Sony Cybershot DSC-HX200V Performance
Additional sample photos and product shots are available in the Equipment Database, where you can add your own review and product ratings.
Sony Cyber-shot DSC-HX200V Sample Photos
Sample Photos - Images are well exposed, with good colour reproduction. Background Defocus mode gives the effect of using a large aperture on a DSLR, blurring the background while keep your subject in focus. High sensitivity modes gives well exposed, bright pictures in low light. When using Superior Auto mode, the camera will (if it decides it's necessary) take multiple frames and combine then into a single image to reduce noise. Portraits have pleasant skin tones, our shots didn't have any red-eye, but if they do it can be fixed easily and quickly in-camera via the retouch menu.
Sony Cyber-shot DSC-HX200V Lens test images
Lens Performance - Images have plenty of detail whether shooting wide or close up, although there is purple fringing and chromatic aberration evident in contrasting areas. When shooting close-ups, the camera doesn't require you to switch to macro mode, and with a minimum focusing distance of 1cm, it is capable of taking excellent, well detailed pictures.
Sony Cyber-shot DSC-HX200V ISO test images
ISO Noise Performance - The HX20V takes a crisp, noise free image at ISO 100, with a minute amount appearing at ISO 200 and again at ISO 400. Noise at ISO 800 begins to soften images, with sharpness and detail further reduced at ISO 1600. Images are very soft at ISO 3200, but it is not until you switch to ISO 6400 and 12800 where you see lots of detail lost due to noise, with these two highest settings best used for images which are to be resized for use on the web, with colour reproduction remaining fairly good.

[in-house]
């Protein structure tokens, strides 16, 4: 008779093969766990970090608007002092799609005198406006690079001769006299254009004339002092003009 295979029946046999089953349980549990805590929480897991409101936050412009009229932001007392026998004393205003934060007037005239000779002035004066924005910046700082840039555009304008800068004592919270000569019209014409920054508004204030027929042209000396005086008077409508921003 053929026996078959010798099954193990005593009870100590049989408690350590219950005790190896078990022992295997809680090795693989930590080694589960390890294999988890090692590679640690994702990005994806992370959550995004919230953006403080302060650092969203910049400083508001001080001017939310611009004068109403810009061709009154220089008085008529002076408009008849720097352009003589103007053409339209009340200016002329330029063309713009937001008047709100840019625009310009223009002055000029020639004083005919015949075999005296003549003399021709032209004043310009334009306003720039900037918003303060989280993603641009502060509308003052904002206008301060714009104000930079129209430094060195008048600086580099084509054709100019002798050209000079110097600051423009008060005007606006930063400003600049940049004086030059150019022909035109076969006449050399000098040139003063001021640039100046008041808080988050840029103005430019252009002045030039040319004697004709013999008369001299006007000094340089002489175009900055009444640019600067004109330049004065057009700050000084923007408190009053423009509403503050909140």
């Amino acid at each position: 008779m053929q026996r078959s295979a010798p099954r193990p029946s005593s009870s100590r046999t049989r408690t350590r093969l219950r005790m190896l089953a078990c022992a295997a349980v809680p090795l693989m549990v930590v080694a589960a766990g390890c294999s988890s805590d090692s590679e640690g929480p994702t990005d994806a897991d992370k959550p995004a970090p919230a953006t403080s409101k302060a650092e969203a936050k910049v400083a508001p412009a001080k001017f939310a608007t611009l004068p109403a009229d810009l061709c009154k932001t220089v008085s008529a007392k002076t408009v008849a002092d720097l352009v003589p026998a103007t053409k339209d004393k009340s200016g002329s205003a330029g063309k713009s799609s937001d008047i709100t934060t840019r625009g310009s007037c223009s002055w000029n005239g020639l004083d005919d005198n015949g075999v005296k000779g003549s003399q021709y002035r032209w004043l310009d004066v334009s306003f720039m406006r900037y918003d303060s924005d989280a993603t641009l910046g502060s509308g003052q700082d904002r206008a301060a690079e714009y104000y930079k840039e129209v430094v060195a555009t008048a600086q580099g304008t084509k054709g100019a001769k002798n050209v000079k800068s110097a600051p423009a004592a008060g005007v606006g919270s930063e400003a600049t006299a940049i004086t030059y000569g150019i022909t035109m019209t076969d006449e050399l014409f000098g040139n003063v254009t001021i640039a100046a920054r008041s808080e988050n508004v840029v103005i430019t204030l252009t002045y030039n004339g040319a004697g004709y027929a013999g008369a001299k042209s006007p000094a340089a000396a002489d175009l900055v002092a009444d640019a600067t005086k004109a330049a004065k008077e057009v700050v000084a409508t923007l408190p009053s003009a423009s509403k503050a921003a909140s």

Sony Cyber-shot DSC-HX200V White-balance test images
White Balance Performance - Auto White Balance (AWB) copes well under our studio lighting. The incandescent and AWB settings take an almost identical picture under our incandescent lights. There are three different fluorescent presets available, none of which coped as well as the AWB setting, with a magenta cast when using preset 1 and orange casts for presets 2 and 3.
Panorama Standard | 1/1600 sec | f/2.8 | 4.8 mm | ISO 100
Panorama Wide | 1/1250 sec | f/2.8 | 4.8 mm | ISO 100
Panorama High Resolution | 1/1000 sec | f/2.8 | 4.8 mm | ISO 100
Panorama mode - Panoramas are impressive, with a good amount of detail and no sign of any stitching issues. The High Resolution mode is difficult at times to complete, leaving a small black strip which can be easily cropped.
Sony Cyber-shot DSC-HX200V Scene modes
The HX20V can be switched to manual mode to give you control over shutter speed and aperture, with an example above using a fast shutter speed to capture the sporting action. You can also use bracketing to take three shots at different exposure. We have done this in testing and have combined the three images in Photoshop to create a HDR image.
Sony Cyber-shot DSC-HX200V Digital filters
Digital Filters - The HX200V has a range of colour modes and picture effects which can be applied while shooting, with examples of each above.
Video - Below is a video shot at full 1080p HD, optical zoom can be used during recording, an example of which can be found on the ePHOTOzine Youtube page.
The Sony Cybershot DSC-HX200V is very similar to the HX20V, except it has more zoom, in a larger, SLR style body with an electronic viewfinder and tilting screen. There is an 18.2 megapixel sensor as well as a whole load of shooting features, extremely long battery life, making it an ideal travel camera. Image quality is good, the body has a firm, solid build, but the biggest issue with the camera is the price, there are plenty of good travel cameras available for less than £400, at least around £70 cheaper than the HX200V. Putting that aside, if you have the budget, the HX200V doesn't disappoint.
The Sony Cybershot DSC-HX200V packs plenty of zoom and has good image quality, making it ideal for travel photography.
Sony Cybershot DSC-HX200V Pros
Image quality is good
Excellent battery life
Decent noise performance up to ISO 3200
Good colour reproduction
Panoramas are free of stitching issues
Sony Cybershot DSC-HX200V Cons
Occasional purple fringing and chromatic aberration
Not pocketable like the HX20V
No rubber thumb grip on rear